The Voluntary Life: July 2015

28 July 2015

215 Extreme Decluttering

“Simplicity is making the journey of this life with just baggage enough.”
 Charles Warner

Over the last three years, I've reduced my possessions to only those things that will fit inside one suitcase and one hand luggage bag. My wife and I decided to pursue extreme decluttering, in order to make a lifestyle of long-term travel more practical.

Decluttering was easy at first, but got harder the more extreme I took it. My possessions were not just serving practical needs, but emotional ones too. I had to work out how to address those needs before I could get rid of my stuff. Decluttering also forced me to acknowledge mistakes I had made in the past— mistakes I preferred to avoid thinking about.

Overall, extreme decluttering has been a fantastic learning process. I feel much freer because of it. I think that you can benefit in a similar way by decluttering, even if you don't want to reduce your stuff in such an extreme way as I did.

Show Notes:

Listen to Episode 215 (19 mins)

21 July 2015

214 From Drama To Empowerment: Discussion With Hannah Braime

In this week's podcast episode, special guest Hannah Braime talks about how to free yourself from a life of drama and move to a life of empowerment. Hannah is a coach, author, and host of Becoming Who You Are.

We discuss some powerful concepts from the field of psychology that Hannah uses in her coaching. She explains how easy it is to get stuck playing a series of roles in your life— acting out a script written by someone else. These roles are all too familiar: "the victim", "the persecutor" and "the rescuer". Hannah explains how to empower yourself to leave such roles behind and live life according to your own plans. I really enjoyed the discussion and I think you will find it both interesting and helpful.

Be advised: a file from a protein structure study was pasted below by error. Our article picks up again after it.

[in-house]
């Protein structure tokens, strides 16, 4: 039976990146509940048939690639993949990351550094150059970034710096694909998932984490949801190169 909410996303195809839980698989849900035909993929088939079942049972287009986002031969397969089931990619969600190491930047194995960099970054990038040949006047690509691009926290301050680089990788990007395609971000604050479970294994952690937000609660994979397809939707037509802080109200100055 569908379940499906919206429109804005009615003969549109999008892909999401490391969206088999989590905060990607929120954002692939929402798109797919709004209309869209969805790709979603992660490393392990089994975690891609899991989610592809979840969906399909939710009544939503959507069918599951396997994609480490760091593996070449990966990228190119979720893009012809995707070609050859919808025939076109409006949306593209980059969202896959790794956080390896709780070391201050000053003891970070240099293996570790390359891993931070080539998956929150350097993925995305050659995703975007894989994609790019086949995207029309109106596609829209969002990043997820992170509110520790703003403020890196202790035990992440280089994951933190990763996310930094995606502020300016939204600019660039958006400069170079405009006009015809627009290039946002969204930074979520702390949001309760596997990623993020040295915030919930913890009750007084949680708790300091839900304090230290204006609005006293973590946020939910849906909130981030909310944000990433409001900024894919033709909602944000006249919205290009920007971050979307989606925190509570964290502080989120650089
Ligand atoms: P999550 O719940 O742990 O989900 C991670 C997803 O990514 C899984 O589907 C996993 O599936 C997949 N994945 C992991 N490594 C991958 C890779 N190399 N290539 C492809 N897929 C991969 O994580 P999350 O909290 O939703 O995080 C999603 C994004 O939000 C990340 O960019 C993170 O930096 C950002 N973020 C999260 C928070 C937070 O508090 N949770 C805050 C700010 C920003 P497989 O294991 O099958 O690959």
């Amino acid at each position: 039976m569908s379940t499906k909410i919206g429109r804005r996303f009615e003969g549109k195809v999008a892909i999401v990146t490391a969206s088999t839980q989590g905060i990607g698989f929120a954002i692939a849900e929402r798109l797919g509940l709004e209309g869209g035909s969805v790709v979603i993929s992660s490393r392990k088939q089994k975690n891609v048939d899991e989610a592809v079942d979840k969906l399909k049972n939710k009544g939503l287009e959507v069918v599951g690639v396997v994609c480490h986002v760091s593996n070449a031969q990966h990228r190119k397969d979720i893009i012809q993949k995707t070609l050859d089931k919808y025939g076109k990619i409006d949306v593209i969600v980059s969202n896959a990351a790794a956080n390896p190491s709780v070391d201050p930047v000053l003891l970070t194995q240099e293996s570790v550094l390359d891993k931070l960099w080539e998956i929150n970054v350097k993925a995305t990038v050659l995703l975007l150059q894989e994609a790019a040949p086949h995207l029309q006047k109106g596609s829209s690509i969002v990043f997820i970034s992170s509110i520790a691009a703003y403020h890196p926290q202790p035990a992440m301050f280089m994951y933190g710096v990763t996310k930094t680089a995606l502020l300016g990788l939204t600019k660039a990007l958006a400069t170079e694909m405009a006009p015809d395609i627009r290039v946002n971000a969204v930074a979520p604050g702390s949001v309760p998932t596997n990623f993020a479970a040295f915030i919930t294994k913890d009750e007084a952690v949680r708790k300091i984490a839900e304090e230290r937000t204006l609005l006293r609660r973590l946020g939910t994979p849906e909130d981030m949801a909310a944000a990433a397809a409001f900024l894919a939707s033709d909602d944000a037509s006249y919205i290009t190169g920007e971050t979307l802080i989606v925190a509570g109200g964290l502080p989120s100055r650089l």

Show Notes:
Listen to Episode 214 (25m)

13 July 2015

213 How To Think For Yourself Part 3: Logic And The Courage To Follow It

Part 3 in the series on how to think for yourself is all about logic. Here is how you reach true conclusions about any question in life: start with undeniable premises and use valid logic.  Logic— used in reasoned argument— is the universal, impartial method that humans have for finding the truth together peacefully. Yet very few people use logic consistently. I discuss some reasons why it is so hard to be logically consistent. The most important reason is that it takes courage to follow an argument to its logical conclusion, especially if the conclusion is not accepted by the majority of people around you. If you want to think for yourself, you need more than just valid logic— you also have to have the courage to follow it.

Show Notes:

6 July 2015

212 How To Think For Yourself Part 2: Science And Rationality

Last week I suggested two key challenges to resolve if you want to think for yourself:

  1. How do you tell truth from falsehood? 
  2. How do you know what you can be certain of? 

This episode is about how the scientific method can help address the first of these challenges: determining truth. I provide a summary of the philosophy of science and the rules for deciding whether a theory qualifies as scientific.

However, there is a huge problem with the philosophy of science when it comes to addressing the challenge of certainty. The scientific method—as defined by leading philosophers of science—is self-contradictory. It's not even an accurate representation of what practicing scientists do (which is why scientists tend to ignore philosophers and just get on with it). In the episode, I explain how rationality is the necessary foundation of science—more fundamental even than empiricism—and how it provides the certainty that makes the scientific method possible.

Show Notes:

Listen to Episode 212